September ended up being a very strong month for the automotive industry in the U.S. market. Along with Labor Day holiday sales being counted in September rather than in August as they were last year, most automakers followed the holiday with continued sales strength for the remainder of the month. Here's a glance at General Motors' (NYSE:GM) sales results, how they compare to those of competitors, and the highlights from the data.
Let's dig in
General Motors delivered more than 251,000 units in the U.S. last month which was a 12.5% increase from the prior year. The bulk of that increase was led by GM's Chevrolet and GMC brands, which posted respective sales gains of 10.9% and 23.8%.
However, despite GM's 17.3% increase in retail sales, GM's total sales increase of 12.5% lagged other major competitors. Ford posted a total sales gain of 23.3%, while Fiat Chrysler Automobiles, Toyota, and Honda posted respective gains of 13.2%, 16.2% and 13.1%.
Of course, when discussing September's sales results, GM took a slight jab at the competition.
"Staying focused on core values like initial quality, sales and service satisfaction, cost of ownership, dependability and advanced technology is paying off in higher sales and share, stronger transaction prices and lower incentives," said Kurt McNeil, GM's U.S. vice president of Sales Operations, in a press release. "Unlike our competitors, we did not need to rely on higher incentives to grow our business." (Emphasis added)
While that last part might be true, investors should note that GM's incentive spending was 11.2% of average transaction prices, which is equal to the industry average.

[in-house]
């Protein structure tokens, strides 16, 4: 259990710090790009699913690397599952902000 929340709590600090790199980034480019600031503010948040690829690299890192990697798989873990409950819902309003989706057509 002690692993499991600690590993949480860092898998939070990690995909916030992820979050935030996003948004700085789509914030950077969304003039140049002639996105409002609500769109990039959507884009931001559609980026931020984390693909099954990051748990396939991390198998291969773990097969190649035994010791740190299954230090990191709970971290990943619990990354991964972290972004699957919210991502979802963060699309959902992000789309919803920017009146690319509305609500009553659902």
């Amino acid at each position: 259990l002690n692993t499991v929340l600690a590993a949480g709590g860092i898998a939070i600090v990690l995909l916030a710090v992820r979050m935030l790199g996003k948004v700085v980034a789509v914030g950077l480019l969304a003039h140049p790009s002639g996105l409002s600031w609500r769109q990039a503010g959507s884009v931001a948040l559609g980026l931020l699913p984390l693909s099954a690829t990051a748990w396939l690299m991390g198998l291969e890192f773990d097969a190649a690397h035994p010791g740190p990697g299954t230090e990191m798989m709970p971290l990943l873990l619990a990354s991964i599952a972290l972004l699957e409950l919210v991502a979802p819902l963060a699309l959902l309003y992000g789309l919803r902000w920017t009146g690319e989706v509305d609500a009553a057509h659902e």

Looking specifically at GM's full-size truck highlights -- the Chevrolet Silverado and GMC Sierra -- average transaction prices were up more than $800 per unit month over month, and nearly $3,200 year over year, according to GM. Further, GM's average incentives were down $400 per full-size truck month over month and nearly $800 year over year.
Those statistics definitely bode well for the profitability of GM's bread-and-butter full size trucks. For additional context, sales of the Silverado and Sierra were up 7.1% and 17.8% respectively last month compared to the prior year, as opposed to Ford's F-Series, which was up more than 16%, and FCA's Ram Truck, which posted no gain compared to last year.
Beyond GM's full-size trucks, here's some additional fleet and commercial information for investors to digest.
Through the first nine months of 2015, GM's commercial deliveries and government sales -- the more favorable of the fleet sales -- were up 15% and 4%, respectively, while rental deliveries are down 14%. What will be interesting to see in the fourth quarter is how GM's commercial deliveries hold up. Ford is finally getting enough inventory of the 2015 F-150 to its dealerships to begin filling more fleet and commercial orders for the truck. That could pressure GM's healthier fleet sales in the fourth quarter.
Despite GM posting a total sales gain of 12.5%, the automaker did slightly lag competitors. That said, in the grand scheme of things, the U.S. is still adding jobs, fuel prices remain low, and interest rates remain cheap, which suggests GM will continue to post solid sales gains in larger SUV and truck segments -- which will fuel impressive quarterly results through the remainder of 2015.
Daniel Miller owns shares of General Motors. The Motley Fool recommends General Motors. Try any of our Foolish newsletter services free for 30 days. We Fools may not all hold the same opinions, but we all believe that considering a diverse range of insights makes us better investors. The Motley Fool has a disclosure policy.